She talks. Alot. During class. During recess. In the library. While on the computer. At the lunch tables. Talk. Talk. Talk. She’s what you’d call a social butterfly. And a gossip. Someone who knows everything about everyone. I know because she tells me. Gives me the scoop about her life. Their life. Everyone’s social life.
As much as I understand the social aspect of growing up. Of life. Of being a student. I also know the importance of getting good grades. Grades that build upon each other. Year after year. Success after success.
Seriously, people, I tell the kids. You really need to understand how important the grades you receive are. They are a reflection of your determination.
As I was giving my speech, she was talking to the girl. To the boy. Both sitting behind her. I’d look at her. I would stare. And she’d quickly turn around. Until I began lecturing again. About how some day they’d all be going off to college. To educated themselves even further. Go to great colleges. Because they were getting great grades. Because they persevered.
And again, she talked. To the girl next to her. To the boy in front of her. She even passed a note to the girl diagonal from her. A note I had to intercept. A note that interrupted my train of thought. A note that had nothing to do with school. But everything to do with who was dating who, and who be stilled her heart.
On the day I handed out report cards, the grade reports of all my students. Many kids happily accepted the take-home-share-with-your-parents-news while others cringed at the thought of what lay inside the sealed envelope.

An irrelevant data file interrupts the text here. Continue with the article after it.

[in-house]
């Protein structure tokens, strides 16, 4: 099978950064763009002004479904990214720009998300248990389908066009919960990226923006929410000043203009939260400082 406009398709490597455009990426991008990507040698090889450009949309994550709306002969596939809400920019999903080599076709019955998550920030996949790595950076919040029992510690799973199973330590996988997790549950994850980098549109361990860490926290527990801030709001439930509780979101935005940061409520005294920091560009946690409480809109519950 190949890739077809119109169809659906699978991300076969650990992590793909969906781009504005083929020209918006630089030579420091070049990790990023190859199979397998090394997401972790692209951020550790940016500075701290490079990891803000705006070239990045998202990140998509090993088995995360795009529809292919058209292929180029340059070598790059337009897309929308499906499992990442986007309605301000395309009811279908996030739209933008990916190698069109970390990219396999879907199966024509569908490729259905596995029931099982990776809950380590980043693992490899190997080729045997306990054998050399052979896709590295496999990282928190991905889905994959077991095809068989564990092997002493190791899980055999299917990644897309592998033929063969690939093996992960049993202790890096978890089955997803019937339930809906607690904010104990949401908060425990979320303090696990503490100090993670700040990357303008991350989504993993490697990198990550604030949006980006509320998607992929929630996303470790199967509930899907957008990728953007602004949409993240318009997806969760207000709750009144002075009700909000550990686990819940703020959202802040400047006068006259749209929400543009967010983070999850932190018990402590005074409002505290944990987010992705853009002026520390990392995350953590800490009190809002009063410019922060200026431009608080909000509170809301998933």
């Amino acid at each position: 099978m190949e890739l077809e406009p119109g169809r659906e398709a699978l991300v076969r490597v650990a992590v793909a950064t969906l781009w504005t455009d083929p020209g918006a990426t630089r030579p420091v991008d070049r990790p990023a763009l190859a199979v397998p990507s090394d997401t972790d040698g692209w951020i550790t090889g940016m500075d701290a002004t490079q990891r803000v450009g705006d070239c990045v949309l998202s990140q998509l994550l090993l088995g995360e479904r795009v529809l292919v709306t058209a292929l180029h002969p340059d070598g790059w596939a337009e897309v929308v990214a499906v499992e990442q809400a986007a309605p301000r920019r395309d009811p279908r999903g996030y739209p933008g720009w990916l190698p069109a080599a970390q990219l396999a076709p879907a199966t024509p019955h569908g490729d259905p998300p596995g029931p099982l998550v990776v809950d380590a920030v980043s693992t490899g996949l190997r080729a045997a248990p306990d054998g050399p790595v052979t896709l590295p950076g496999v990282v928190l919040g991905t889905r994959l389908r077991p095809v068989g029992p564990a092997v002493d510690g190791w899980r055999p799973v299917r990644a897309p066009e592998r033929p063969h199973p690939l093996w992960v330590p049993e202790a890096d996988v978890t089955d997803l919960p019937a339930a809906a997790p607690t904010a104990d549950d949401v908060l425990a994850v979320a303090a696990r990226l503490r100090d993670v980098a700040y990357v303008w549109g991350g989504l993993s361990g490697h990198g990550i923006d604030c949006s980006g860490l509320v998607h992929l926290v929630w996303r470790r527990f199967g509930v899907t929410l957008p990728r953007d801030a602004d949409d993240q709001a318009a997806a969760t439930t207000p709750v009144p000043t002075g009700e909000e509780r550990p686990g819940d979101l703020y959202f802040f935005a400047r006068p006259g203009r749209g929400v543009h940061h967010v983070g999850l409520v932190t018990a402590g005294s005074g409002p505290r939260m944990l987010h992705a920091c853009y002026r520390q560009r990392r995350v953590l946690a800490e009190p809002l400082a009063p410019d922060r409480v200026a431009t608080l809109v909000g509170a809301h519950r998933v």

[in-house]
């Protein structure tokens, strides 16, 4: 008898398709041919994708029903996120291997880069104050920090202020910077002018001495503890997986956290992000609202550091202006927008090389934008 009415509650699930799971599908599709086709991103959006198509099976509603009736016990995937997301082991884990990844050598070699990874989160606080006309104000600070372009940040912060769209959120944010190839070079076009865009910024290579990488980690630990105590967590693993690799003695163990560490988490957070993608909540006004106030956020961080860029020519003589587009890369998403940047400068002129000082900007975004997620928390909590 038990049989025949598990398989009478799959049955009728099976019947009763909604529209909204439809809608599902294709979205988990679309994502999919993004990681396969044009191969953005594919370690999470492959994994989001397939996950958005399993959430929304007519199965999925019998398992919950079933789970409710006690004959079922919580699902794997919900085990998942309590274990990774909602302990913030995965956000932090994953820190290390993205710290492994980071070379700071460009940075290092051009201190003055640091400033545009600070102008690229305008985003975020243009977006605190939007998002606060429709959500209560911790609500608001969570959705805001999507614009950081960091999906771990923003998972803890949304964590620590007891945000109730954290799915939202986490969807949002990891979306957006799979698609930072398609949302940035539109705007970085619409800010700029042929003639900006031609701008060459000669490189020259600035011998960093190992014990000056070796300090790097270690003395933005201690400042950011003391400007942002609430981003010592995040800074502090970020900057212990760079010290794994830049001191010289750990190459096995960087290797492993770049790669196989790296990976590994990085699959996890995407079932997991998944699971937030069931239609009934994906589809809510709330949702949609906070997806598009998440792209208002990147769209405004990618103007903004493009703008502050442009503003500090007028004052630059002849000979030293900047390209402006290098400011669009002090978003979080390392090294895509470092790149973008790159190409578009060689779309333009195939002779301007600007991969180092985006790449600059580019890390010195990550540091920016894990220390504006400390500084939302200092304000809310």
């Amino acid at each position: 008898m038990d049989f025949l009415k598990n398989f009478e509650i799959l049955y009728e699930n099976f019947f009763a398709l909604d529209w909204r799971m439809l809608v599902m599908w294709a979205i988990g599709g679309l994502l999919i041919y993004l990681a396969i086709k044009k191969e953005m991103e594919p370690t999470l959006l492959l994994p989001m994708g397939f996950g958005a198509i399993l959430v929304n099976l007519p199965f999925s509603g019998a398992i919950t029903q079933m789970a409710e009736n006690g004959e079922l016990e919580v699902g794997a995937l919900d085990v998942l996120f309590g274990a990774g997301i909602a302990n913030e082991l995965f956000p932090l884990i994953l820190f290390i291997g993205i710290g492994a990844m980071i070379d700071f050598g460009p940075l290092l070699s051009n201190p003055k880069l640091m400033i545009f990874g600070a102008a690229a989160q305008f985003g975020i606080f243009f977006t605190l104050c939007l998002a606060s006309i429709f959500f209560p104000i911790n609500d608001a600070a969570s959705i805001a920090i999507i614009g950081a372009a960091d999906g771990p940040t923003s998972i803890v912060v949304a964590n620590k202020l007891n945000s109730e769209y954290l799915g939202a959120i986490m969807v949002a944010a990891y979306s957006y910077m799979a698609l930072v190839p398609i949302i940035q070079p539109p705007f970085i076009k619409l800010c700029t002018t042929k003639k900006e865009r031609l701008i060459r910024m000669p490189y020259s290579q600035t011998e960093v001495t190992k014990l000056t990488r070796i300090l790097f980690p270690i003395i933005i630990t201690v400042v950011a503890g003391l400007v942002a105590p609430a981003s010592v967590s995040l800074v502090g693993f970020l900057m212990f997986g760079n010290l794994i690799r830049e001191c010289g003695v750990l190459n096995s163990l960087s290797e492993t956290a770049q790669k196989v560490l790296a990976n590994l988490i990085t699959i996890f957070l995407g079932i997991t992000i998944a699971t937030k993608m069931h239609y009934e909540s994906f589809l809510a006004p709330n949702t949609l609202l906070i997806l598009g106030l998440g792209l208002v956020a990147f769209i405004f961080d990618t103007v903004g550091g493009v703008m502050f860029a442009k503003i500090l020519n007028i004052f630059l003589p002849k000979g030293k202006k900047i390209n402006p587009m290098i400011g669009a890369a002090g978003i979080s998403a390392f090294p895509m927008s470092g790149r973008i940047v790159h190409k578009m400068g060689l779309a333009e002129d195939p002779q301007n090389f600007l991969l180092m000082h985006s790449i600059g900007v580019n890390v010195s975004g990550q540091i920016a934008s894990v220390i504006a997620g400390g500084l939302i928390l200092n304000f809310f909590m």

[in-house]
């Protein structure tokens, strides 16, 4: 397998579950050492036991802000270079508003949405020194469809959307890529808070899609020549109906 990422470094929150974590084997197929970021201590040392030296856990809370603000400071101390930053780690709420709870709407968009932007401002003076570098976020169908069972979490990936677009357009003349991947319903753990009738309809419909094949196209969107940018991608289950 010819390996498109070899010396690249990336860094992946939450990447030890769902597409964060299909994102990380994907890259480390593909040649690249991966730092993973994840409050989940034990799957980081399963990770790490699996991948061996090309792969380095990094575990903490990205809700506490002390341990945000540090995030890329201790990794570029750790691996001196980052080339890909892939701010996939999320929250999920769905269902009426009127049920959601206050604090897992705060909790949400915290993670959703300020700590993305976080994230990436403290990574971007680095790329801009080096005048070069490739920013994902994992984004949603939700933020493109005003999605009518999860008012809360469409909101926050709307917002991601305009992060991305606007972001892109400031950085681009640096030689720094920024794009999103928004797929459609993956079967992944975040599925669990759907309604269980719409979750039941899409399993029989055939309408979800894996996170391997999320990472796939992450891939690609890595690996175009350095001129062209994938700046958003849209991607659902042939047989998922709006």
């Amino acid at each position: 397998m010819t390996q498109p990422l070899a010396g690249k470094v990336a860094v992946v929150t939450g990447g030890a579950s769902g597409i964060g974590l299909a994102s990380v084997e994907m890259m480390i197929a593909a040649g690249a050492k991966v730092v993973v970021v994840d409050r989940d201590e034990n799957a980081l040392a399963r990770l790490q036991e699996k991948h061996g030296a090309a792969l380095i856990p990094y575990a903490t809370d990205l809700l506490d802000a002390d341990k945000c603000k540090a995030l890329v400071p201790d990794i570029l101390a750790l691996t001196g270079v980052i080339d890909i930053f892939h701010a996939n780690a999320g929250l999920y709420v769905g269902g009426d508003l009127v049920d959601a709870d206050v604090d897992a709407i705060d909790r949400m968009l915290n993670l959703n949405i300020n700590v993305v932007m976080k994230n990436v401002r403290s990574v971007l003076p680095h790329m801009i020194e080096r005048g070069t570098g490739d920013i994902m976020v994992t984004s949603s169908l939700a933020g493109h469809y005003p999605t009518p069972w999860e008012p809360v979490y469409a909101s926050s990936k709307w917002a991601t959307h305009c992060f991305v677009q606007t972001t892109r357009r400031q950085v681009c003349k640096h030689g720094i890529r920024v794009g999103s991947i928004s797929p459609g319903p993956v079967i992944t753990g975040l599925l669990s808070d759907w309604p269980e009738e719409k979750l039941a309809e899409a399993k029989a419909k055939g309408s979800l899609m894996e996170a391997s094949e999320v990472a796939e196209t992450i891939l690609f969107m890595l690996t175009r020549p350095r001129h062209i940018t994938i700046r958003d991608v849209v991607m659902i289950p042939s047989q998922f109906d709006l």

I watched her skip out the classroom door. Across the blacktop. And then she ripped opened her achievement marks. She tossed her head back. Wasn’t surprised by the comment I wrote. The comment stating she needed to focus more, talk less. She leaned her face down. Concentrating on the not-so-great marks she received. Then she looked at her friend’s report. Seeing how they compared. They laughed. As if everything was A-OK. That life was just grand.
Suddenly, she was at my classroom door. Having returned unexpectedly. And all she said to me was It’s your fault I didn’t get good grades.
Explain that to your mom, I responded. And she walked back out. Onto the blacktop. And sat with her bestest friend. Watching the cutest boys in school. Giggling about this and that. Him and her. About everything except the importance of good grades.